Biden asks federal agencies to gauge financial risk of climate change. Many businesses are already there.

Nancy Marshall-Genzer May 21, 2021
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President Biden told federal agencies to report back on steps they’re taking to regulate the financial risk of climate change. Lukas Schulze/Getty Images

Biden asks federal agencies to gauge financial risk of climate change. Many businesses are already there.

Nancy Marshall-Genzer May 21, 2021
Heard on:
President Biden told federal agencies to report back on steps they’re taking to regulate the financial risk of climate change. Lukas Schulze/Getty Images
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Last night, President Biden signed an executive order telling federal agencies to begin work identifying and mitigating the financial risk of climate change to homeowners, consumers, businesses and the federal government itself.

Is the government going to be catching up to what most Fortune 500 businesses are already doing? Many companies are in the practice of listing climate change risks in their annual reports, others have set goals for zero carbon emissions.

 “The largest banks, in the last six months, have all said that they’re going to be net zero by 2050,” said Steven Rothstein, who tracks this at Ceres, a nonprofit that works with investors and businesses on sustainability.

Rothstein said most medium and large sized companies are doing something about climate change, although he said that doesn’t mean they’re doing enough. And some businesses are already feeling the impact of climate change.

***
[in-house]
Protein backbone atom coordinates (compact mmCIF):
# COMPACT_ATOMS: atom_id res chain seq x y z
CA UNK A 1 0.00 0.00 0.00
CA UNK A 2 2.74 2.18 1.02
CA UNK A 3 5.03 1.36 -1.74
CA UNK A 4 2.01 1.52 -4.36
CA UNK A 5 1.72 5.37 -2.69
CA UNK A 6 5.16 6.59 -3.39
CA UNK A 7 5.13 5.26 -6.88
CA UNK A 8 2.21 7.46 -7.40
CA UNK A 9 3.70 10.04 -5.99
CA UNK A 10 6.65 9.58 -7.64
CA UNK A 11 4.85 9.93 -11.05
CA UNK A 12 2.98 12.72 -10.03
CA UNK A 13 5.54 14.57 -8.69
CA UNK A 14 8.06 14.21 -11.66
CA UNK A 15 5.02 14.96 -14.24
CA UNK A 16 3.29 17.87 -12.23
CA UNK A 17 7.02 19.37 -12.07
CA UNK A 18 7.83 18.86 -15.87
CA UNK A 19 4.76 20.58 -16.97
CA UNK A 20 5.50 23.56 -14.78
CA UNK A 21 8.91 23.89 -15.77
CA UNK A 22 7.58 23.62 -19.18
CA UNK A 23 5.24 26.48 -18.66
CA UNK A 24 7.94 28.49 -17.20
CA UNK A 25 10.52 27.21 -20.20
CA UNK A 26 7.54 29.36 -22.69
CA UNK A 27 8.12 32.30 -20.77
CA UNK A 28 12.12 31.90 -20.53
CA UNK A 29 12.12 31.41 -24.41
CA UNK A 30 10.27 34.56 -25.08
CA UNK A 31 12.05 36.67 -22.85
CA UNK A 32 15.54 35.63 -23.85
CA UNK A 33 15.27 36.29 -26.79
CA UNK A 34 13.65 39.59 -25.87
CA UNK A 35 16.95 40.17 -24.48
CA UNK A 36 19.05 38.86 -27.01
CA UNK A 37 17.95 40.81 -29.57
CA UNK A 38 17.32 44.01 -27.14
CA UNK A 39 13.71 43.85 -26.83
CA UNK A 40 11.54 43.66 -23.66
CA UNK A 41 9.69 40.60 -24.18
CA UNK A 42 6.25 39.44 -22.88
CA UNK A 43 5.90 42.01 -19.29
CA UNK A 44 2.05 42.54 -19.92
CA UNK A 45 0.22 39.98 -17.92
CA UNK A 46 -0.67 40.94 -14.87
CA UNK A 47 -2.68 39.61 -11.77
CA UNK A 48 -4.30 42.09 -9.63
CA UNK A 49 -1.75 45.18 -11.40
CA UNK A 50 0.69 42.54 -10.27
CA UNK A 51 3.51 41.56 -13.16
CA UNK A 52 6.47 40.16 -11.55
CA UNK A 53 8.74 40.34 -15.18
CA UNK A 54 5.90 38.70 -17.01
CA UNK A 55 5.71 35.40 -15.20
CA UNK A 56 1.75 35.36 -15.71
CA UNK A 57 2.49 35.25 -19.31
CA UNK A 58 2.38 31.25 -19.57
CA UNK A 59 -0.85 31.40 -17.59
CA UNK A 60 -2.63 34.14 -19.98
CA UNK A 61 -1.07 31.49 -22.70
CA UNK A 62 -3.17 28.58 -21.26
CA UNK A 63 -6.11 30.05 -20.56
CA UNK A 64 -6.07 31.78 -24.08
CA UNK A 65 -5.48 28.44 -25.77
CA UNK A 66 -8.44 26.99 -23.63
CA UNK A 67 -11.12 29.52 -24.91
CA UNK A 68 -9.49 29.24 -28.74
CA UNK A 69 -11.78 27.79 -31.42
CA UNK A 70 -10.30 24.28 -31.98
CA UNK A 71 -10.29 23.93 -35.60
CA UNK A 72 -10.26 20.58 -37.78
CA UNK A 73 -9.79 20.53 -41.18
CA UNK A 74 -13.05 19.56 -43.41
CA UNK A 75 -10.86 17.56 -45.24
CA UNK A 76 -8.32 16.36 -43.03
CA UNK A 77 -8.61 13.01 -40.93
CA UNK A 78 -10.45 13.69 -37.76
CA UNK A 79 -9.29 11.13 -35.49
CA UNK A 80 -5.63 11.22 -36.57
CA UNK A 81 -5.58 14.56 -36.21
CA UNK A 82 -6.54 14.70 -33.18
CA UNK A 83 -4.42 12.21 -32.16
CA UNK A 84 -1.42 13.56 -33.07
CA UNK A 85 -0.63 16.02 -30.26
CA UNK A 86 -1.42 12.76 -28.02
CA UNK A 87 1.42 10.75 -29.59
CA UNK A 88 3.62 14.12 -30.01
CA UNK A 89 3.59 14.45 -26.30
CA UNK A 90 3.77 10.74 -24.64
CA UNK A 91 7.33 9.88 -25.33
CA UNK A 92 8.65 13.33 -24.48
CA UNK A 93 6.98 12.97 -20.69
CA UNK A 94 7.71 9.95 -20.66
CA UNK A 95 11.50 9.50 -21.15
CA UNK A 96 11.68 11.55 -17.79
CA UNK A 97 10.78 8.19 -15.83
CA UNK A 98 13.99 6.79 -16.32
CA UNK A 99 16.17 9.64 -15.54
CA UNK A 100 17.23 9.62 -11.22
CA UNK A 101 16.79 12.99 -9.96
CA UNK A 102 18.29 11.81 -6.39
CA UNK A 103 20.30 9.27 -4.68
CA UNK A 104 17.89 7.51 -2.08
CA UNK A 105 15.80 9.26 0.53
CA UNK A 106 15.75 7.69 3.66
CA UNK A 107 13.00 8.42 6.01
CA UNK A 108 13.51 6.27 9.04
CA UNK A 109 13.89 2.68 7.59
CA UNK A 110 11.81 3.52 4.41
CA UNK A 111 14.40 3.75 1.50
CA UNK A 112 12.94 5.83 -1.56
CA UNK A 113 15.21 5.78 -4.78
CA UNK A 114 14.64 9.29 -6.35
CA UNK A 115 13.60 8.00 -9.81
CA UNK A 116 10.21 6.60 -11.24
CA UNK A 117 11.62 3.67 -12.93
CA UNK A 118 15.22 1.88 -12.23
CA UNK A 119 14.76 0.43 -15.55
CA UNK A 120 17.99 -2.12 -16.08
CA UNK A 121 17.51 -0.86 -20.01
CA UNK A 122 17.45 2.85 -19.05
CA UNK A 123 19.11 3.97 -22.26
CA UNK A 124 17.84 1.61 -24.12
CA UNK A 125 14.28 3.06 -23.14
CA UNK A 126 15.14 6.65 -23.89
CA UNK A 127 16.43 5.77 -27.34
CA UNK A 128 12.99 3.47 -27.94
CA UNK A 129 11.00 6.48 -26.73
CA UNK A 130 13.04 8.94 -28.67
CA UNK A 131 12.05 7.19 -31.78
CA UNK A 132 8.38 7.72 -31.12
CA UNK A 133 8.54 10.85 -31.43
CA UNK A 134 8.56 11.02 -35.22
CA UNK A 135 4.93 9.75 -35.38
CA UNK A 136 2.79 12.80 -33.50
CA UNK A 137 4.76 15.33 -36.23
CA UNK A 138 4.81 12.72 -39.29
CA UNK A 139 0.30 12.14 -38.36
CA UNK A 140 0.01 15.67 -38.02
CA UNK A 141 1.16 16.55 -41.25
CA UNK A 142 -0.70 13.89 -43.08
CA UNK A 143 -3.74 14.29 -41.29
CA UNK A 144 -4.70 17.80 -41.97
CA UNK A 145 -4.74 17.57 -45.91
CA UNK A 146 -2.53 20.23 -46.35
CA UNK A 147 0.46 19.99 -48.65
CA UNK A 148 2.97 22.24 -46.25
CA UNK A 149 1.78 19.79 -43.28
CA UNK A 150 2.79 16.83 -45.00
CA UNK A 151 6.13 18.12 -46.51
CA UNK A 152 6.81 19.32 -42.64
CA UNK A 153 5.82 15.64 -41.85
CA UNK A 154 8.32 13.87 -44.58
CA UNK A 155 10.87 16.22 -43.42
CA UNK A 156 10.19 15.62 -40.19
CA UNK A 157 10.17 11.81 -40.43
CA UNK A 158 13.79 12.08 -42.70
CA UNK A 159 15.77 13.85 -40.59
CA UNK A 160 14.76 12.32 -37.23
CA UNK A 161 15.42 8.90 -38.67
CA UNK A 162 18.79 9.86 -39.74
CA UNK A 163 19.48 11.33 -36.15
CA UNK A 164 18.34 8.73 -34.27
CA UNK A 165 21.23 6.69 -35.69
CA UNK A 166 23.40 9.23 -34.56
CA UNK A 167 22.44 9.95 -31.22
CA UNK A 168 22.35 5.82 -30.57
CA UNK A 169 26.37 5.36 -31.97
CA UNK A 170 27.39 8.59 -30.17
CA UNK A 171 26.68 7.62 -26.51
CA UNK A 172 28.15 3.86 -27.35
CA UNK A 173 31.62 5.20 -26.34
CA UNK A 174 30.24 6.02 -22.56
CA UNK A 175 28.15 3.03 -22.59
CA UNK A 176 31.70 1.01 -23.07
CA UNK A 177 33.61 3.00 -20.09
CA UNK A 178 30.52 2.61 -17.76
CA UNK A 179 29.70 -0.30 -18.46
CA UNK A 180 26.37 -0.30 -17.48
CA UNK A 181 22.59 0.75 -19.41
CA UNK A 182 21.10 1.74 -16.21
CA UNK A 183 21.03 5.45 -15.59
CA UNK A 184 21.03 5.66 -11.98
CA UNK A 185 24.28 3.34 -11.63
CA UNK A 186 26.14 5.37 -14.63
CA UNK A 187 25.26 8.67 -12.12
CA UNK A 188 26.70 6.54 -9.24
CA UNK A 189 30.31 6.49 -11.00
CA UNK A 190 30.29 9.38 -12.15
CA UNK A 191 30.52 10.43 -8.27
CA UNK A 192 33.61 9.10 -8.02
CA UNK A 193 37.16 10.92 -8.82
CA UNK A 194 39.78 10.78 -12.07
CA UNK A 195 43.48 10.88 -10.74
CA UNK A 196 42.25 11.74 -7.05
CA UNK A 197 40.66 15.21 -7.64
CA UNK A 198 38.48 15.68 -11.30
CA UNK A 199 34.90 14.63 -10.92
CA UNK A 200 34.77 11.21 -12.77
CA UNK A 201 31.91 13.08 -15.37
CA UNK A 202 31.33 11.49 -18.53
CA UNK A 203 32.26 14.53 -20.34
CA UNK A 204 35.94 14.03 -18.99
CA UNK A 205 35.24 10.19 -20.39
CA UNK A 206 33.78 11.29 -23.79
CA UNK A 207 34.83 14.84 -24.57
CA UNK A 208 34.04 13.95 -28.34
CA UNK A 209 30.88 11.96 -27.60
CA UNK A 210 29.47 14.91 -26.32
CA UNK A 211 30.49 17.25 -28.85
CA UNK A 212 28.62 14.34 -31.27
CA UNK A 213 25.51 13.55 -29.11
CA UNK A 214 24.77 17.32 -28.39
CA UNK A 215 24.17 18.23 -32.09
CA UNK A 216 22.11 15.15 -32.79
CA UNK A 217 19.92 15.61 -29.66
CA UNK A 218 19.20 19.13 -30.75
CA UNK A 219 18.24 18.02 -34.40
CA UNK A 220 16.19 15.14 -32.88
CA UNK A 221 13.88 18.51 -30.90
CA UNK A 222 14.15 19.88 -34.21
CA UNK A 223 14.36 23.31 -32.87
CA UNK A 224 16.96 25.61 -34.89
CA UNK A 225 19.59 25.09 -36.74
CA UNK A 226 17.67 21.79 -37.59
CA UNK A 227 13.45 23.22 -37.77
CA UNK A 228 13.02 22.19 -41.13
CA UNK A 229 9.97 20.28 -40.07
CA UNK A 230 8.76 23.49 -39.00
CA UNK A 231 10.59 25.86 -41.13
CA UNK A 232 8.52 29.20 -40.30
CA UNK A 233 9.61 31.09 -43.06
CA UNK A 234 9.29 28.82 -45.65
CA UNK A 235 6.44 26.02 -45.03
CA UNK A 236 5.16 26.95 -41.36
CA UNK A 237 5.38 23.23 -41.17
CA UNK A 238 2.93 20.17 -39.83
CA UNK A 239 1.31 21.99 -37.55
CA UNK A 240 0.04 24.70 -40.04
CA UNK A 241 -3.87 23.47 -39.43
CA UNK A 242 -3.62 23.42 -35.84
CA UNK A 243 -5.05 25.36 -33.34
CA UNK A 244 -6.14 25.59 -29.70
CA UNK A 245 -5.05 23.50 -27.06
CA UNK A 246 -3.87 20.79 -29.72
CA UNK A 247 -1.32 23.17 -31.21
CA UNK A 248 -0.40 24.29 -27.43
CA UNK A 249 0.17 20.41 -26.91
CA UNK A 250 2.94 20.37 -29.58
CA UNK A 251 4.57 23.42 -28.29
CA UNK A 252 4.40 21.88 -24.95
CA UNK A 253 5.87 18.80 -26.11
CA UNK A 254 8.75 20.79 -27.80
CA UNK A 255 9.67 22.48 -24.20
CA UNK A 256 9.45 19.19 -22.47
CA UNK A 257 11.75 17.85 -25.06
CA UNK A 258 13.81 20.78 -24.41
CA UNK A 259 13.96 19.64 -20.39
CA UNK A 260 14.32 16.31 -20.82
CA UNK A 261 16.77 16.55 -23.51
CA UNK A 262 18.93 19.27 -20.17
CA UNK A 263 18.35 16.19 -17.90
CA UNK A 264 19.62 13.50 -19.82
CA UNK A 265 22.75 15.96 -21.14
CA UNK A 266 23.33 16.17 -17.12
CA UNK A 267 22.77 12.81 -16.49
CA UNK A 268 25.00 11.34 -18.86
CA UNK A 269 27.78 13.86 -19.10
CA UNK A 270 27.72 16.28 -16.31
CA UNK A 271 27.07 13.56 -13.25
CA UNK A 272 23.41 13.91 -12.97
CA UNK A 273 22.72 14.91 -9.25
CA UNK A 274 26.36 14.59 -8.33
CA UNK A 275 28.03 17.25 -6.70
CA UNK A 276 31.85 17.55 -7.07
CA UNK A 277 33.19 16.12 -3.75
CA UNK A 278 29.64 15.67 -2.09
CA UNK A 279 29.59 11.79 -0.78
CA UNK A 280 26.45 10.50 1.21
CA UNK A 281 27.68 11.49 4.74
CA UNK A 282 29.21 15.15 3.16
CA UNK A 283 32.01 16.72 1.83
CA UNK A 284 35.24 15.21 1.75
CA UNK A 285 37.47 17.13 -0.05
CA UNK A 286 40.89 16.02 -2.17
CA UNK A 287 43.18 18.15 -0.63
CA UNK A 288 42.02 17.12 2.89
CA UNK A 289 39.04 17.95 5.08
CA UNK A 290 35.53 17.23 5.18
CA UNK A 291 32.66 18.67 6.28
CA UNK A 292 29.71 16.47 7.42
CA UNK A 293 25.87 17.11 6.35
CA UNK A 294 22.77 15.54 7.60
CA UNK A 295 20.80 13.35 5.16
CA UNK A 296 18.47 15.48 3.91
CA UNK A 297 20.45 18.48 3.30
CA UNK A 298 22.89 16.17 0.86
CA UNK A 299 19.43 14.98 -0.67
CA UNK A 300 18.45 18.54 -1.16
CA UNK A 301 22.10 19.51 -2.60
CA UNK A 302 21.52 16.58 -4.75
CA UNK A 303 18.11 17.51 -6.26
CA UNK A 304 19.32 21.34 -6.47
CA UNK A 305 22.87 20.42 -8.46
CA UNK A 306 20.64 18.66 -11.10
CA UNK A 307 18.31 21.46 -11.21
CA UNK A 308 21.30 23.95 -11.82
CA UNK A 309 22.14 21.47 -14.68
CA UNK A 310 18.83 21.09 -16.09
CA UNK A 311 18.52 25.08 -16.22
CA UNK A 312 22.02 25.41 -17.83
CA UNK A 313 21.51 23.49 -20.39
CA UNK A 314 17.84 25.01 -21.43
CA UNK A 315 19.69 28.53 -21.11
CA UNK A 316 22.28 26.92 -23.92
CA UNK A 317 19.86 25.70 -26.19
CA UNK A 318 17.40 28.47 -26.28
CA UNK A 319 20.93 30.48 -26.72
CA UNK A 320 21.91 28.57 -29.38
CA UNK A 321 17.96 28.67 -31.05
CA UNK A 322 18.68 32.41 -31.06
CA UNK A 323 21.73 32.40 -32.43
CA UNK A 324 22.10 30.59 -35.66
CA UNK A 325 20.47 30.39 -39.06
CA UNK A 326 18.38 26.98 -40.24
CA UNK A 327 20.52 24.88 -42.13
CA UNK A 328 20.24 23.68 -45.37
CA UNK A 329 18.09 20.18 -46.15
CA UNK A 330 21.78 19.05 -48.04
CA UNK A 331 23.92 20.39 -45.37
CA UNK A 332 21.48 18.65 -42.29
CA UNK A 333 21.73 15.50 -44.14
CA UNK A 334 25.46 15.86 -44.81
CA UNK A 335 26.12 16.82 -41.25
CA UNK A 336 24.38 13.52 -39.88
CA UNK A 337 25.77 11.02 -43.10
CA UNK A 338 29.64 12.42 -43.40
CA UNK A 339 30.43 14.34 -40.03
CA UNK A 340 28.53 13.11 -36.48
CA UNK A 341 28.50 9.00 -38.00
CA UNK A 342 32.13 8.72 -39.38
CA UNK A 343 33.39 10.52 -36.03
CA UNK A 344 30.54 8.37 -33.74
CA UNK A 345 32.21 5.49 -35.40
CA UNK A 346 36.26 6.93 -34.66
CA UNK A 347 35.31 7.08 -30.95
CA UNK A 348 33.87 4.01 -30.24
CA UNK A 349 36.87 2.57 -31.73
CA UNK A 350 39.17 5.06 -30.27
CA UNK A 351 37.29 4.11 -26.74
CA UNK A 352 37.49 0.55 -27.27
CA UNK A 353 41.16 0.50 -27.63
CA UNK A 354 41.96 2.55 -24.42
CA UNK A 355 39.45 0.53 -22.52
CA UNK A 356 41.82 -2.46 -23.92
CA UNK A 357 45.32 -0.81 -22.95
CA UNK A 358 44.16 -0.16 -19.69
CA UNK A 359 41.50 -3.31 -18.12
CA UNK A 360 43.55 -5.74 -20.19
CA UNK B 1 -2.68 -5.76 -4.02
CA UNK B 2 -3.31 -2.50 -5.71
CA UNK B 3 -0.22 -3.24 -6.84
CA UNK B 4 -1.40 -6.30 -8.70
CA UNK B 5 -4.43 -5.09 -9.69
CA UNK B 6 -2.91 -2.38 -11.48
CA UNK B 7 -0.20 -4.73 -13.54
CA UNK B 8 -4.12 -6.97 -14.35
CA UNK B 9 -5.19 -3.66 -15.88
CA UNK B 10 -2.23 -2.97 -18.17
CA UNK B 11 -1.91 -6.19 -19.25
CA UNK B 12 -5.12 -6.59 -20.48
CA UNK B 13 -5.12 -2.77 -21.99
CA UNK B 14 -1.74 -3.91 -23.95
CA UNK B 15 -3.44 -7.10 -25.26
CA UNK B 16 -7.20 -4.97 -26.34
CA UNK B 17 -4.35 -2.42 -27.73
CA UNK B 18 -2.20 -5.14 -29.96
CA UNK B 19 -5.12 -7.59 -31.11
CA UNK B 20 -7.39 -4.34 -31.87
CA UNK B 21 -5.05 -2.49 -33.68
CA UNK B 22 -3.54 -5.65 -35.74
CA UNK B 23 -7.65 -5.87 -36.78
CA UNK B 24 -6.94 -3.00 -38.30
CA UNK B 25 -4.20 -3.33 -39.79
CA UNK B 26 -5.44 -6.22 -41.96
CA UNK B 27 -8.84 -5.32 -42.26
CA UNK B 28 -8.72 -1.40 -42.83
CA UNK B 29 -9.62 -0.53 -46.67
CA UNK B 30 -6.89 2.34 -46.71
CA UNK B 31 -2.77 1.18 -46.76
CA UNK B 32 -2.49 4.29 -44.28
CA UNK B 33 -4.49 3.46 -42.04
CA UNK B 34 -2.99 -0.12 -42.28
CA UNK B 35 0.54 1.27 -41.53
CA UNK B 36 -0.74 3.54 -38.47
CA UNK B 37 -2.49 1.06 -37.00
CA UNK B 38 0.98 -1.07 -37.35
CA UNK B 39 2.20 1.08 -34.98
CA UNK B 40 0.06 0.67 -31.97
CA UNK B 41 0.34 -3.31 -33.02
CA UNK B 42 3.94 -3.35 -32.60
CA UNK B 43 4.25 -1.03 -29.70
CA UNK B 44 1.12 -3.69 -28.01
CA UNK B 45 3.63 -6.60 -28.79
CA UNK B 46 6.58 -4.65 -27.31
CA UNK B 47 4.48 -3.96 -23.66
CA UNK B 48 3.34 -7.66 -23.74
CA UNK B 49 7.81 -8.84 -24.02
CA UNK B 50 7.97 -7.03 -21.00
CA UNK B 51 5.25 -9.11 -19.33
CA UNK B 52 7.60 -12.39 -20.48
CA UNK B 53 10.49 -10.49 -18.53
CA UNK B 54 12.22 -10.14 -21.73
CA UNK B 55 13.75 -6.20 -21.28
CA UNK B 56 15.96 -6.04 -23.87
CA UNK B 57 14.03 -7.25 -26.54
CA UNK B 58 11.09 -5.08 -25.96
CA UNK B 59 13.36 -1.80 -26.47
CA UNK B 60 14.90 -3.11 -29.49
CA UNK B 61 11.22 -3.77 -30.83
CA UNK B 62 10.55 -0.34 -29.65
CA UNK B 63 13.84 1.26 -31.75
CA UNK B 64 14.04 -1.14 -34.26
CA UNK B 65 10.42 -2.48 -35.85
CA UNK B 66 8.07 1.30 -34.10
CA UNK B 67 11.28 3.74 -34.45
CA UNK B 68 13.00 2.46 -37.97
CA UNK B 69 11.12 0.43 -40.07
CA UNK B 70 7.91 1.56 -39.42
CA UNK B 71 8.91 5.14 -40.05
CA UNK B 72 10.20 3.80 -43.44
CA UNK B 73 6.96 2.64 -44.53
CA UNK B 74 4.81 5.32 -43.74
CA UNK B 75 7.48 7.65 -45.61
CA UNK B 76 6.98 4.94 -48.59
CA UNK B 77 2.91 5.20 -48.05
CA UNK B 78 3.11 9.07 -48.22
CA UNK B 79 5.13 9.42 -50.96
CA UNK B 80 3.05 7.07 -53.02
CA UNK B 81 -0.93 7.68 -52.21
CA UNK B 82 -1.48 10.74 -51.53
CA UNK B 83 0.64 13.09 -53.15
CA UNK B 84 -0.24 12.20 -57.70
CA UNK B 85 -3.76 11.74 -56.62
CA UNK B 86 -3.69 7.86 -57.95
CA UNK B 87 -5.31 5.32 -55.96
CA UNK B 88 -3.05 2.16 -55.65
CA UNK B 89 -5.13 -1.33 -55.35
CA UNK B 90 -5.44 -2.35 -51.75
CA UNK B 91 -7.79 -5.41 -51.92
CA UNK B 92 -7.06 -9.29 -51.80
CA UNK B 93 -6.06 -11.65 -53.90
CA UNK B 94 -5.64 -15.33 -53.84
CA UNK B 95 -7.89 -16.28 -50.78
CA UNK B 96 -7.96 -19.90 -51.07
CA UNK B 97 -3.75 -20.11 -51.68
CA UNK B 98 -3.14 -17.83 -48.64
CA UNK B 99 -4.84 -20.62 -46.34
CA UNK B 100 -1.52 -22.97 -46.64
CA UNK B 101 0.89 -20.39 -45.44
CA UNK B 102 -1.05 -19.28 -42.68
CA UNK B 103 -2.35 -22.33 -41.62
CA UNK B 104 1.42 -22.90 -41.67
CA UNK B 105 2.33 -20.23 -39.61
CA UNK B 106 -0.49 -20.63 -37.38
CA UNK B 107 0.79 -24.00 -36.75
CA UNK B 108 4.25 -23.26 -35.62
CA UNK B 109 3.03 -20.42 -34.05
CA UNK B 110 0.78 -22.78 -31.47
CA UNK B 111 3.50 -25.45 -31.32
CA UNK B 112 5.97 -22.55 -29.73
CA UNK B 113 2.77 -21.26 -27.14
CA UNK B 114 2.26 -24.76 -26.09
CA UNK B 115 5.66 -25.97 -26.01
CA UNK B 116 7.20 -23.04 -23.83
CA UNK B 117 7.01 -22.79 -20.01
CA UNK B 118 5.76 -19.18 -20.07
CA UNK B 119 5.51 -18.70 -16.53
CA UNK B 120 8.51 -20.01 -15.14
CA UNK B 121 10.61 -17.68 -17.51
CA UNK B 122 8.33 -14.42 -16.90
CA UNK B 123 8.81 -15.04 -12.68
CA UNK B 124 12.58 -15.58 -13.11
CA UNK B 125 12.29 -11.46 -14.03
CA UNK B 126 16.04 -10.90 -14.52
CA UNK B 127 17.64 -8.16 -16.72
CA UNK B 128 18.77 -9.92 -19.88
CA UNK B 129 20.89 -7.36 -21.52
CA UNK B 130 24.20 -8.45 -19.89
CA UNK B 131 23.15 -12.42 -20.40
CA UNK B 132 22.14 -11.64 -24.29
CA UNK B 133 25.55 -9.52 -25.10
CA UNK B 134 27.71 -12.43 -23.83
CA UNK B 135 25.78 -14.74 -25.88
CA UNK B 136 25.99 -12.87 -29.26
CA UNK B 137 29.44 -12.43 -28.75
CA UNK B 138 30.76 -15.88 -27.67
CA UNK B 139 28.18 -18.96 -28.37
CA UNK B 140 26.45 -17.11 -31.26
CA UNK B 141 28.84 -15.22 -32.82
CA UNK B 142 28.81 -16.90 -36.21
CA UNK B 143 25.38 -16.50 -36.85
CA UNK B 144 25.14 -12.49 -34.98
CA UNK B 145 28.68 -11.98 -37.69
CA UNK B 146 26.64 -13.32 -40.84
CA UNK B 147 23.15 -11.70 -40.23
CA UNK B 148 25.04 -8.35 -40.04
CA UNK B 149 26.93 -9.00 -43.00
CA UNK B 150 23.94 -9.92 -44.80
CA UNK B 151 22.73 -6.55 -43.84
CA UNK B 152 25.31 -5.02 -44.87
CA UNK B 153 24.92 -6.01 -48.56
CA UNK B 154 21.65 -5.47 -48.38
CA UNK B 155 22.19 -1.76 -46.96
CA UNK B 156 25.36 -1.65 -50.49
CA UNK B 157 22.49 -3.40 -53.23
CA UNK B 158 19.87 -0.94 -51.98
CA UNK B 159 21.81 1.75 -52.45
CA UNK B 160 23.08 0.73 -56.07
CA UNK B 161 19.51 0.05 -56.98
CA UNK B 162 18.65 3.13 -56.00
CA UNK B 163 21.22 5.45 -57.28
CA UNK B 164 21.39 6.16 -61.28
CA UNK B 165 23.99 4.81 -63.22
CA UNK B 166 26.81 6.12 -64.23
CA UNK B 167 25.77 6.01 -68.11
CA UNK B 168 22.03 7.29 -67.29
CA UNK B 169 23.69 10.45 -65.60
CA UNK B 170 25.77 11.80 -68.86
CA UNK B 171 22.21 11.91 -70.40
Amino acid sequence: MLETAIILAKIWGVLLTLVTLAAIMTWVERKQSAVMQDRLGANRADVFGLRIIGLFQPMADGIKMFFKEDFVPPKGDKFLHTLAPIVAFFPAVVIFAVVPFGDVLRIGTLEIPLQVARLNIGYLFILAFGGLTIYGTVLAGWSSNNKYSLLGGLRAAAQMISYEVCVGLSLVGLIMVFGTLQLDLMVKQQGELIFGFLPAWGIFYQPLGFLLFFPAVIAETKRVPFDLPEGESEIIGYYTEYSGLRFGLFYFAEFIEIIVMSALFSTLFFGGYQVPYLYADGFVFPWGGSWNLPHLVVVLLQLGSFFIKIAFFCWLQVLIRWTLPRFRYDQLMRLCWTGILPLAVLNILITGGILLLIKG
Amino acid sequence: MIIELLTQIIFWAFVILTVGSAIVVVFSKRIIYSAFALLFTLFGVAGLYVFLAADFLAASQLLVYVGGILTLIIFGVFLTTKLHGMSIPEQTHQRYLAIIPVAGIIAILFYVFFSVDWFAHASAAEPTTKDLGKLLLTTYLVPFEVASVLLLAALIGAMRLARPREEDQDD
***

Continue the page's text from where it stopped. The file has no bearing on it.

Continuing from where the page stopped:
Take insurers.

Tracey Lewis, policy analyst at the environmental group 350.org, said some insurers are refusing to cover homes in fire-prone areas. “They can predict the losses and they know that they will not be able to recover the money they’d have to continue to pay out for complete destruction,” Lewis said.

Biden told federal agencies to report back on steps they’re taking to regulate the financial risk of climate change. Stewart Glickman, an analyst at CFRA research, said they’ll start by following businesses’ lead. “Following is easier. Leading takes more consensus.”

Whatever regulators do, Glickman said, it’ll give companies some certainty about climate change regulations –– something they’ve been asking for.

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